Astronomy 110 Laboratory: Course Outline

Spring 2003 Astronomy 110L Tues. 7:00 - 10:00 pm


One evening meeting per week, involving a combination of laboratory work and field trips for astronomical viewing. There will be one daytime meeting to view the Sun, and one nighttime field trip to a dark site to view the Milky Way and faint objects. Enrollment will be limited to one section of 25 students.

Some flexibility will be necessary in conducting this course. At any given time only some planets and other targets are visible. Moreover, observing may be impossible during bad weather; when it's cloudy, laboratory exercises will be substituted for astronomical viewing. Conversely, additional viewing sessions may be scheduled to take advantage of unique astronomical events such as eclipses, meteor showers, occultations, etc.


The syllabus will change from semester to semester, depending on the visibility of astronomical objects. Listed here are topics and exercises which could take place in Spring 2003.

  1. The Sky
    1. Orientation: compass points, rising and setting of astronomical objects [outdoor, individual, qualitative].
    2. Constellations: recognizing landmarks in the sky [outdoor, individual, qualitative].
    3. Lunar Motion and Phases: relation between position and phase of the Moon [outdoor, individual, qualitative].
    4. Paths of the Planets: observations of Jupiter and Saturn reveal retrograde motion [outdoor, individual, quantitative].
    5. A Lunar Occultation: watch the Moon cover a star to estimate the Moon's position and the star's angular diameter.

  2. Dynamics
    1. Falling bodies: recreate Galileo's key experiments and establish link to orbital motion [indoor, individual, quantitative].
    2. Shape of Lunar Orbit: measure the ~13% change in the Moon's apparent diameter from perigee to apogee [outdoor, collaborative, quantitative].
    3. Jupiter's Satellites: orbital dynamics on a smaller scale; test Kepler's laws, observe Laplace resonance [outdoor/online, individual, quantitative].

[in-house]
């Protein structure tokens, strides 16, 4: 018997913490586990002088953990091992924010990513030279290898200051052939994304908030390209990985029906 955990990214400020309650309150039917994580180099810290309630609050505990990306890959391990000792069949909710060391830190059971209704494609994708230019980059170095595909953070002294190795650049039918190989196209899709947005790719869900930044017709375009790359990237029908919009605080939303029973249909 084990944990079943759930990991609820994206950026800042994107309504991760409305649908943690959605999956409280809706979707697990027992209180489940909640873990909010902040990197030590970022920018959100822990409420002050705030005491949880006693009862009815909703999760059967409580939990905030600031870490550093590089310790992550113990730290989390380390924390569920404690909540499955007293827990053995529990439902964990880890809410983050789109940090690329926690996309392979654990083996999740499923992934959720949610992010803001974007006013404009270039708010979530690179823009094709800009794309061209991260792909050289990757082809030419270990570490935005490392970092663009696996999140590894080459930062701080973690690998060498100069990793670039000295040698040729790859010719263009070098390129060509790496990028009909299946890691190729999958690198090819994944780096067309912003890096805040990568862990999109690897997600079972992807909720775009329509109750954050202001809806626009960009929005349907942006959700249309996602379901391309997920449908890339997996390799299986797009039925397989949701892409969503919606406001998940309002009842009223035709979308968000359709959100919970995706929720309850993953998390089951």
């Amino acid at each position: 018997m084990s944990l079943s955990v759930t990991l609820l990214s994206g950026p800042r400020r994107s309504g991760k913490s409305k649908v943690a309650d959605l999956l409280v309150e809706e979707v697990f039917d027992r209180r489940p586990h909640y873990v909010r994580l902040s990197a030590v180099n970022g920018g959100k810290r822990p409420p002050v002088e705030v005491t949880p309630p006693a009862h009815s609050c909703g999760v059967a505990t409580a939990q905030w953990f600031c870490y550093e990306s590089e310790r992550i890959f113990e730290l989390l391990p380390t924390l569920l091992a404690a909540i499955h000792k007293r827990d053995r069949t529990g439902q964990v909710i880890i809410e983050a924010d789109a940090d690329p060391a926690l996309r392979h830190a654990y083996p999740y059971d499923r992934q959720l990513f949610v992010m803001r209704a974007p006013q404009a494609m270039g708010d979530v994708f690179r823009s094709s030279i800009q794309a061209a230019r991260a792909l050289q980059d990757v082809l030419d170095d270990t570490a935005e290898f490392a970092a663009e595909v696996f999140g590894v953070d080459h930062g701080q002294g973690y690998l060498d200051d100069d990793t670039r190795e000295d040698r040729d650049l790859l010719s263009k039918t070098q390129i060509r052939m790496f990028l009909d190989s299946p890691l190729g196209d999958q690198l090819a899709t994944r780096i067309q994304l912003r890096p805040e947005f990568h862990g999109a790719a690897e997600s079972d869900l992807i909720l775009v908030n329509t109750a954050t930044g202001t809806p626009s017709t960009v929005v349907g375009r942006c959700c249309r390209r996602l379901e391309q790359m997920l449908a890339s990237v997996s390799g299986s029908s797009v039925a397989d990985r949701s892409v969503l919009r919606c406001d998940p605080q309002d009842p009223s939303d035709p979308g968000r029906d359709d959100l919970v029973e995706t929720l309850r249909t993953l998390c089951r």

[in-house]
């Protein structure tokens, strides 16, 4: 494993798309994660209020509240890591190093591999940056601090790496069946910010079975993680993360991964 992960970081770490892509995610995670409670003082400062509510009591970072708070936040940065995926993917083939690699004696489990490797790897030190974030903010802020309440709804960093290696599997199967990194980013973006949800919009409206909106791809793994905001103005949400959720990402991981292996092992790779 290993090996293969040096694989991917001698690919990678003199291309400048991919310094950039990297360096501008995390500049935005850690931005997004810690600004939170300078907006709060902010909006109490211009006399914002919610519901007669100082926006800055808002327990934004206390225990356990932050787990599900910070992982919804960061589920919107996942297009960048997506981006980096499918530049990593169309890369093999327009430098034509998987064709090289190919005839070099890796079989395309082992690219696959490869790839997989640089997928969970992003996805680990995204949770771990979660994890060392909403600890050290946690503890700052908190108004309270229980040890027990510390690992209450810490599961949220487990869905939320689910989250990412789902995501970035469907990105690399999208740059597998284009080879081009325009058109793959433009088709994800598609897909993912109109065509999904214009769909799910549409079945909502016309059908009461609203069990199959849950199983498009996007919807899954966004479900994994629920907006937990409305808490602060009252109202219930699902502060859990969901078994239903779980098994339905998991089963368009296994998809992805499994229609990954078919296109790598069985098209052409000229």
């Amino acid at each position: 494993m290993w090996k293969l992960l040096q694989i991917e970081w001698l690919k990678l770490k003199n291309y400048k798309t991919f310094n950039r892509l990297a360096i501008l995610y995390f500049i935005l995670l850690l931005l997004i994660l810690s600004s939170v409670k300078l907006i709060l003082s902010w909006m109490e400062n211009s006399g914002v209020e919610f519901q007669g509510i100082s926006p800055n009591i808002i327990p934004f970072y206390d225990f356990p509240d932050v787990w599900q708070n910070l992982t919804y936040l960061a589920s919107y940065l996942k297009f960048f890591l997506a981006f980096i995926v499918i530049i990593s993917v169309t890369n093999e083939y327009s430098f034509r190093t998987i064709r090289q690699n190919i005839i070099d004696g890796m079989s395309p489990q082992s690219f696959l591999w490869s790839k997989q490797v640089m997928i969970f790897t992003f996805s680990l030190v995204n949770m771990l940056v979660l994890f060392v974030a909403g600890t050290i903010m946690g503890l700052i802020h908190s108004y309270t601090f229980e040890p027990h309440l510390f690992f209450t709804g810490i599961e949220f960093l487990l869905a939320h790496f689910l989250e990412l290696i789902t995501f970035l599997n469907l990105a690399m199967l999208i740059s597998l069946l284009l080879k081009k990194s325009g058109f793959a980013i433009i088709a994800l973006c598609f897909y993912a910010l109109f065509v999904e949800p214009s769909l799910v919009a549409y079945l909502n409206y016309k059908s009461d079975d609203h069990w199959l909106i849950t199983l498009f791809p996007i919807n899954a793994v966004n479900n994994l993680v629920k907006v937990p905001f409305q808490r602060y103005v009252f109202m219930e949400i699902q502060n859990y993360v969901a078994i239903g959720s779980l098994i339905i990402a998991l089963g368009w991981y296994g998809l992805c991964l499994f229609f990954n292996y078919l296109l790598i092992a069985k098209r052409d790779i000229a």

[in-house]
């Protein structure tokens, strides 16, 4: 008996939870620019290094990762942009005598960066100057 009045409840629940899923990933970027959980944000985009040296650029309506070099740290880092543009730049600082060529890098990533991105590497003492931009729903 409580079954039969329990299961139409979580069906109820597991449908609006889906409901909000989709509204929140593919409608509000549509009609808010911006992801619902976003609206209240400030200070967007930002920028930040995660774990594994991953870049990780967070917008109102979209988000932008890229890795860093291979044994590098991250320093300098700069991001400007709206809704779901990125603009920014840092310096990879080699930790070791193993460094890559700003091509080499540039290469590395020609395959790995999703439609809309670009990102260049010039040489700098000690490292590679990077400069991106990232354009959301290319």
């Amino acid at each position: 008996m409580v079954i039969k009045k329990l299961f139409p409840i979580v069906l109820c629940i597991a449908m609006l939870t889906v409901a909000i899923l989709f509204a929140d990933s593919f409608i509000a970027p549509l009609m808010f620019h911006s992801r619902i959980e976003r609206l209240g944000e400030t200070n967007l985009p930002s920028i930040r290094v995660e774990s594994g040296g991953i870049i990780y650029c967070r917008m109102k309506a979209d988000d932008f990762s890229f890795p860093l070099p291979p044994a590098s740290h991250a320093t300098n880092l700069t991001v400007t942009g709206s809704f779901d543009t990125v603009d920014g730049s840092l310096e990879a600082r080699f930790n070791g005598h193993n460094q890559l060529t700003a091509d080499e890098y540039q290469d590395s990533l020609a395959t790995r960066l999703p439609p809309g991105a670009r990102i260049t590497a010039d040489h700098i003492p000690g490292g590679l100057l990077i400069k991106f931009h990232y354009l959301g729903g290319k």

3. Telescopes
    1. Basic Telescope Optics: explain inverted images, predict and measure magnification [indoor, individual, quantitative].
    2. Using astronomical telescopes: finding objects, tracking, choice of magnification [outdoor, individual, qualitative].
    3. Astronomical objects: study appearance of planets, stars, clusters, nebulae [outdoor, individual, qualitative].
    4. Advantages of aperture: count stars visible after stopping down to different apertures; examine resolution of close binary stars [outdoor, collaborative, quantitative].

  4. Cratering
    1. Measure the diameter and depth of lunar craters [indoor, individual, quantitative].
    2. Craters in the lab: study how speed, angle of impact, and properties of target influence crater shape and depth [indoor, individual, qualitative].
    3. Stratigraphy demonstration: combine cratering with resurfacing to illustrate how crater density depends on age of surface [indoor, demonstration, qualitative].
    4. Relative ages of lunar surfaces: count craters on large-scale photographs to determine crater densities [indoor, individual, quantitative].

  5. Distances
    1. Parallax in the Lab: use cross-staff to estimate distances by triangulation [indoor, individual, qualitative].
    2. Distance to the Moon: coordinated observation from two points yields estimate of lunar distance [outdoor/online, collaborative, quantitative].
    3. Inverse-Square Law: verify relationship between distance and apparent brightness [indoor/outdoor, individual, qualitative].
    4. Light curve of a Cepheid variable star: naked-eye observations of Zeta Gem can yield its period, and hence its luminosity [outdoor, collaborative, quantitative].

  6. Spectra
    1. Use of simple spectroscope: describe light sources in terms of spectral characteristics [indoor, individual, qualitative].
    2. Solar spectrum: observe absorption lines in Sun's spectrum [outdoor, individual, qualitative].
    3. Classification of stellar spectra: compare spectra to obtain ordering by temperature [indoor, individual, quantitative].

It's unrealistic to give a detailed week-by-week schedule for this course. Instead, the idea is to have a range of activities prepared for each meeting; thus we can take advantage of clear weather, and work indoors when the weather is bad. Some topics can be completed in a week or two, but others entail observations spread over longer periods. For example, constellations (1.b) will be periodically revisited over the duration of the entire course; this strategy allows the students to become familiar with both Winter and Spring constellations. Repeated observations are also necessary to study the shape of the Moon's orbit (2.b), monitor the Moons of Jupiter (2.c), and measure the light curve of Zeta Gem (5.d).

Joshua E. Barnes (

Last modified: March 11, 2003